The Opiate Withdrawal Survival Kit Part 2: Drugs for Detox
The Kick Pack
I remember when I was younger, there was a clinic by my house that would give patients an opiate withdrawal “kick pack” to help them with their detox. You had to sign all of this paperwork, much like the methadone clinics of today, and then they’d give you this little kit full of drugs that you could use to detox with. I personally never got the thing, but I’d heard that it had stuff in it like, Darvocet (warning: do not use Darvocet/Darvon/Propoxyphene), Clonidine, and maybe some Valium or other tranquilizer. Ideally, you want to get through your detox without having to resort to using any other drugs, but sometimes that’s either too difficult, or just not feasible. If you believe in harm reduction, then this post is for you. If you think that a good detox is one that is completely “cold turkey,” then that is understandable, and more power to you…go for it!
Anyway, throughout the years, I kind of created my own kick pack, that helped me get through my withdrawals. It really varied depending on what I had available at the time.
Several participants in the comment section of this site have recommended Kratom as a great aid for withdrawal. I’ve personally tried it myself, and can vouch that it works very much like other opiates because the main ingredient targets the same areas of the brain. The downside is that there haven’t been many studies into the plant, so use it at your own risk. Kratom is legal in the US, so it can be purchased without any problem. I’m not sure how long that will last though. There are several online sites that sell the stuff. There are several online sites that sell the stuff. ArenaEthnobotanicals was mentioned as a good resource.
Over the Counter Remedies
There are a ton of over the counter herbal type remedies that will help you out during the final stages of your withdrawal. They are usually worthless during the initial stages, just because none of them are powerful enough to have any impact when your symptoms are at their worst.
With that said, you might want to give Withdrawal-Ease a try. It’s a combination of a bunch of plants and herbs like, passion flower, cayenne, ginger, milk thistle, l-tyrosine, magnesium, and a whole list of other ingredients. The price is pretty decent too. You’d probably pay much more if you were to buy all the supplements individually.
Herbs like Valerian, Kava Kava and Chamomile all have relaxing effects on the body and mind. Valerian has actually been a great stress reliever and sleep aid for me since I’ve been sober. It’s closely related to benzodiazepines, which include the above mentioned tranquilizers.
The weed was really more for the mental anguish that came as a by product of detox. When you’re coming off of vicodin, you’re chemicals are all out of whack so depression is a major symptom. I used to get very depressed for those first few days, and actually even stayed depressed for months. There were times when I felt like I would snap, but smoking a joint really helped ease my thoughts enough to where I didn’t feel like using opiates again. So if you can get a hold of some good bud, then I would recommend you include that as part of your kick pack, but remember that your ultimate goal is to get clean. Don’t let the weed become another drug that you end up having to withdraw from. You’ll get stuck in a horrible cycle of using one drug to kick another.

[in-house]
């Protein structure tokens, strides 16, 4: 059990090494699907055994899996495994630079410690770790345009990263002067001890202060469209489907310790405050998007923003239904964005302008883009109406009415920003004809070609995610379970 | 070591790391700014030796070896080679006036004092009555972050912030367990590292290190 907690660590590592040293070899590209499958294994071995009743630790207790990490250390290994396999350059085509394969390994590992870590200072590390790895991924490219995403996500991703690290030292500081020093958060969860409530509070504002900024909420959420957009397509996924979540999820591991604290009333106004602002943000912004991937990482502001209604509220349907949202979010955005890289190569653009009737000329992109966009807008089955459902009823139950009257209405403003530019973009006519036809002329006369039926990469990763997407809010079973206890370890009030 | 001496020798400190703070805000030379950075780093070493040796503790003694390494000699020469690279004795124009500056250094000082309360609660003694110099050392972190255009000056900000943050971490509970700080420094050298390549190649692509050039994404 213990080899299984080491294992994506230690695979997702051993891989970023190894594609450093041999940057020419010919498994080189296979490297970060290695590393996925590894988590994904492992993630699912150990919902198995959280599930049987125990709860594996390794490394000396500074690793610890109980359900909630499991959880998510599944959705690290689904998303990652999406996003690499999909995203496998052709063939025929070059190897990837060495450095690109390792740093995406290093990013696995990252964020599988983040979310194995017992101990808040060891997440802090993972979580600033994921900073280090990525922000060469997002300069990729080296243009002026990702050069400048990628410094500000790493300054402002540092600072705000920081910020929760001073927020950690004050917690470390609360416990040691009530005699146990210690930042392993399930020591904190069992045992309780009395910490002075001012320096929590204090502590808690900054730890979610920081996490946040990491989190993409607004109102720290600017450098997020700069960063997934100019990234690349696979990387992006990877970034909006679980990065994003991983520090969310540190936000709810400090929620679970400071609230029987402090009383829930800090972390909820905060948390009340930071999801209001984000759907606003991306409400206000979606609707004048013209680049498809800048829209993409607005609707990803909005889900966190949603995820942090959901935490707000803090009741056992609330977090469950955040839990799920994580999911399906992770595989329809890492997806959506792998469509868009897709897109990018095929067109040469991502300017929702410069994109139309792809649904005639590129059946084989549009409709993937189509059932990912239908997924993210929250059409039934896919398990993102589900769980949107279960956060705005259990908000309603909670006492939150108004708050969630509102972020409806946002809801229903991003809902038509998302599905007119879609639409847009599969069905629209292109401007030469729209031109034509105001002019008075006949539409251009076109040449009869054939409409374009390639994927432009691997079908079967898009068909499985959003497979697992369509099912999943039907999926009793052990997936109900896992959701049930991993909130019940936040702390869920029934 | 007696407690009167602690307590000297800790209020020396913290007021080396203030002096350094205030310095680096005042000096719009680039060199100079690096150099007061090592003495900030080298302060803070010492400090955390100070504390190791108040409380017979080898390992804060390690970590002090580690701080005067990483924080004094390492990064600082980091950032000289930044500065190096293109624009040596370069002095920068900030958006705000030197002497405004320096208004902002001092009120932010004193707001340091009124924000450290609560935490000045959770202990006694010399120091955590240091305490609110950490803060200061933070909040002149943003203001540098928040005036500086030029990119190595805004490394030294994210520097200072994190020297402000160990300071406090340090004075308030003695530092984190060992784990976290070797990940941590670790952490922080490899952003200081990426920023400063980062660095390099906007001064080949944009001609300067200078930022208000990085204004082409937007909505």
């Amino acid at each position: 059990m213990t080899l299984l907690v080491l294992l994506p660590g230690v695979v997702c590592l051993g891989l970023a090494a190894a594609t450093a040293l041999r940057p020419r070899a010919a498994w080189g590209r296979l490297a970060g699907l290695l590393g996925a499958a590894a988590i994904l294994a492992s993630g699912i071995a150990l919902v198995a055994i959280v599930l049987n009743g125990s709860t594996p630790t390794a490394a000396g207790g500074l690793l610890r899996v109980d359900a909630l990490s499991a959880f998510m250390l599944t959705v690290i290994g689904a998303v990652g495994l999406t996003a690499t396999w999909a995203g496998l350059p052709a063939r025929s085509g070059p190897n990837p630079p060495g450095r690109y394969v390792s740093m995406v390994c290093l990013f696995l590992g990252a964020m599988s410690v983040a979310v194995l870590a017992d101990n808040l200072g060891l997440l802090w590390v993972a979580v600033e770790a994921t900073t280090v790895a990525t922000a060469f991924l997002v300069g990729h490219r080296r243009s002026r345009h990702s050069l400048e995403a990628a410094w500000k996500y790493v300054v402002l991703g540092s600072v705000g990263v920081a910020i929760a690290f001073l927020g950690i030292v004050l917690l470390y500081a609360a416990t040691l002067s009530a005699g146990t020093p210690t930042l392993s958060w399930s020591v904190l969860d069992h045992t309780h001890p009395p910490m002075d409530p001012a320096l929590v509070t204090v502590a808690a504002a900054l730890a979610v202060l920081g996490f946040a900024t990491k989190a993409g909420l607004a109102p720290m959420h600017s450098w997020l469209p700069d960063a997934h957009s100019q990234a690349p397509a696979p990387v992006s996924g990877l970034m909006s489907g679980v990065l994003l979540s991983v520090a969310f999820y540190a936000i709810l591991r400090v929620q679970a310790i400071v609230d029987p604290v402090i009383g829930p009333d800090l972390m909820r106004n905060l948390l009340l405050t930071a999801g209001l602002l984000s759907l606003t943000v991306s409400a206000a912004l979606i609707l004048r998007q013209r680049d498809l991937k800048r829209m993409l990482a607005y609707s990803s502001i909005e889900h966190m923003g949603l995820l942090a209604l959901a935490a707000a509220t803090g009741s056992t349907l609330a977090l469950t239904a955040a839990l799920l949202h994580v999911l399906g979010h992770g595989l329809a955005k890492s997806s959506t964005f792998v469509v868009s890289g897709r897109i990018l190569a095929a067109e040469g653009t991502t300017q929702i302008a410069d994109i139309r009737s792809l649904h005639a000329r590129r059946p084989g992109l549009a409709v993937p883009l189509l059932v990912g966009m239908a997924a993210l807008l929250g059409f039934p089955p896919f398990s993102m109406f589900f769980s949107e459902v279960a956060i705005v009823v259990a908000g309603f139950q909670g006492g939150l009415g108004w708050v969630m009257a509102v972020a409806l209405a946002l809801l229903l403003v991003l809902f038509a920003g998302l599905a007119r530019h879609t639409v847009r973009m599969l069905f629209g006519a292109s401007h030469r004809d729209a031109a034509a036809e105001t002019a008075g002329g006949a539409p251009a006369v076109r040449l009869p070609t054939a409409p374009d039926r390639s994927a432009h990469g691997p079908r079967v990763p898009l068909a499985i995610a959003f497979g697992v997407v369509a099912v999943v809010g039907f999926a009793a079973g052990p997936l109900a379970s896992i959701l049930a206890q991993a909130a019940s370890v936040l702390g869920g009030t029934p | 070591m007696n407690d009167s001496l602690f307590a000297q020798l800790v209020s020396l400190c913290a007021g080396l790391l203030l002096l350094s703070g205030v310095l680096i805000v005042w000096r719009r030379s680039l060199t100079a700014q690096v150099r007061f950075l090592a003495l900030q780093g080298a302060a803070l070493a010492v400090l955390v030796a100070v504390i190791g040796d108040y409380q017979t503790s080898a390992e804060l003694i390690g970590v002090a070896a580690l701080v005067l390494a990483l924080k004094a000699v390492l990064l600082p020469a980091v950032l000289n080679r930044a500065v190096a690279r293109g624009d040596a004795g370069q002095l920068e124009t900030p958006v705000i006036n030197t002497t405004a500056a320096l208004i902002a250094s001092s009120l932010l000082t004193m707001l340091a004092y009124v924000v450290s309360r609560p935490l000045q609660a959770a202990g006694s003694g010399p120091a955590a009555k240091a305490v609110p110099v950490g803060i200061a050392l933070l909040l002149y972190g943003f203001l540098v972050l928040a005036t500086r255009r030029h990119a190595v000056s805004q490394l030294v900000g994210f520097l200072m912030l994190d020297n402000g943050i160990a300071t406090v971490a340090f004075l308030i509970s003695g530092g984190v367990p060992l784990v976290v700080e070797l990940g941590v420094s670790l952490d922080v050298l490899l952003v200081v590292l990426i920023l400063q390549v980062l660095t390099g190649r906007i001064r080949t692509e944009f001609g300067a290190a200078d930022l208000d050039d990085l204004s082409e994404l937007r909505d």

The next drug that has been known to help with opioid withdrawal is Clonidine. Clonidine is a antihypertensive, so basically it helps to reduce your blood pressure which usually spikes during a detox. The Clonidine helps with the chills and hot flashes that can be horrible in and of themselves. I’ve personally never tried Clonidine but I’ve talked to people who have used the Catapres patch, and they said it worked wonders for them. There are however some dangers involved, so be sure to do your research on this.
There are a few other prescription opioid drugs that have been clinically proven to help you kick the habit like Buprenorphine and Methadone, but I’m going to have an entirely separate post for both of those drugs so stay tuned.
Tranquilizers like Valium, Xanax and Clonopin can all work wonders for the stress and anxiety involved with a kick, but withdrawing from those drugs can be even worse, so again, proceed with caution.
All the drugs in this post are options that you can use to minimize the unpleasantness of withdrawal, however, they are not meant to be used as substitutes. If you’re dedicated to getting clean and staying that way, you should resolve to eliminate your dependence on any of these drugs as soon as you’re able to lead a normal life. That way you can be sure that you’ll never have to go through something like this again.